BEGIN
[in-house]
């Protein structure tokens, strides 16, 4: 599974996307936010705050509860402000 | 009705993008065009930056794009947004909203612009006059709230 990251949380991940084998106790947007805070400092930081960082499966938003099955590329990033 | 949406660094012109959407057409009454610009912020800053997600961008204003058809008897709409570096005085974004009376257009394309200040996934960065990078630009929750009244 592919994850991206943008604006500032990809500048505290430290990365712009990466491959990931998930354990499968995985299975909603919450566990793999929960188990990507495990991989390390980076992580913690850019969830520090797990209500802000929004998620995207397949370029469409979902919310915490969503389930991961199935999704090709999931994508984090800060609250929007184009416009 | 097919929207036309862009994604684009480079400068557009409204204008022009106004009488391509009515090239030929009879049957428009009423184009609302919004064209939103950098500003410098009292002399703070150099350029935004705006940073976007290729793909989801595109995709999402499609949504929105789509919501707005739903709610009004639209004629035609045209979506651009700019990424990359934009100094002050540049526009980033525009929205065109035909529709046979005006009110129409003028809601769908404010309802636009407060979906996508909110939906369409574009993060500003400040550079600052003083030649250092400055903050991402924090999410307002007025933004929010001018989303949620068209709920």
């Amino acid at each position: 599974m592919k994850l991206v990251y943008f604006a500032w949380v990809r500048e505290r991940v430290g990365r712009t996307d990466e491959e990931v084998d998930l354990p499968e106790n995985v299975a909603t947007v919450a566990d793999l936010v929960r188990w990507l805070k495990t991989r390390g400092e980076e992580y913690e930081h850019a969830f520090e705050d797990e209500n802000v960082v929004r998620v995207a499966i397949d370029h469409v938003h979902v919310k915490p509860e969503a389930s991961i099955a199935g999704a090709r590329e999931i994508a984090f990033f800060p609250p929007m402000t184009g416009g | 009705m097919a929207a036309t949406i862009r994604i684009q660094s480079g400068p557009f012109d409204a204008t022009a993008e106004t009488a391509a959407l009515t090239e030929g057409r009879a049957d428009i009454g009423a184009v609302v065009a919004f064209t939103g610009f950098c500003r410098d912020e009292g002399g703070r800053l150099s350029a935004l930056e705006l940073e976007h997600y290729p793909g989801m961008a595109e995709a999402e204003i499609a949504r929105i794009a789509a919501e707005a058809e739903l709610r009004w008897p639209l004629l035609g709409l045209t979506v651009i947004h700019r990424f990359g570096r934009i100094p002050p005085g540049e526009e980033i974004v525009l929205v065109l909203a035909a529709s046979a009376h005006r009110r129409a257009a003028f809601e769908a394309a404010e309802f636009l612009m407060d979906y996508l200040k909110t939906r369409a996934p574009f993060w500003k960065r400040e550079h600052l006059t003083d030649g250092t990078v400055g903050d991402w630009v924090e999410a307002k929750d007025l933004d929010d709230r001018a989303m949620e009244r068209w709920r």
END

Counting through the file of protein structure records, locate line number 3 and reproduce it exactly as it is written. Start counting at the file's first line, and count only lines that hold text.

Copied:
């Amino acid at each position: 599974m592919k994850l991206v990251y943008f604006a500032w949380v990809r500048e505290r991940v430290g990365r712009t996307d990466e491959e990931v084998d998930l354990p499968e106790n995985v299975a909603t947007v919450a566990d793999l936010v929960r188990w990507l805070k495990t991989r390390g400092e980076e992580y913690e930081h850019a969830f520090e705050d797990e209500n802000v960082v929004r998620v995207a499966i397949d370029h469409v938003h979902v919310k915490p509860e969503a389930s991961i099955a199935g999704a090709r590329e999931i994508a984090f990033f800060p609250p929007m402000t184009g416009g | 009705m097919a929207a036309t949406i862009r994604i684009q660094s480079g400068p557009f012109d409204a204008t022009a993008e106004t009488a391509a959407l009515t090239e030929g057409r009879a049957d428009i009454g009423a184009v609302v065009a919004f064209t939103g610009f950098c500003r410098d912020e009292g002399g703070r800053l150099s350029a935004l930056e705006l940073e976007h997600y290729p793909g989801m961008a595109e995709a999402e204003i499609a949504r929105i794009a789509a919501e707005a058809e739903l709610r009004w008897p639209l004629l035609g709409l045209t979506v651009i947004h700019r990424f990359g570096r934009i100094p002050p005085g540049e526009e980033i974004v525009l929205v065109l909203a035909a529709s046979a009376h005006r009110r129409a257009a003028f809601e769908a394309a404010e309802f636009l612009m407060d979906y996508l200040k909110t939906r369409a996934p574009f993060w500003k960065r400040e550079h600052l006059t003083d030649g250092t990078v400055g903050d991402w630009v924090e999410a307002k929750d007025l933004d929010d709230r001018a989303m949620e009244r068209w709920r």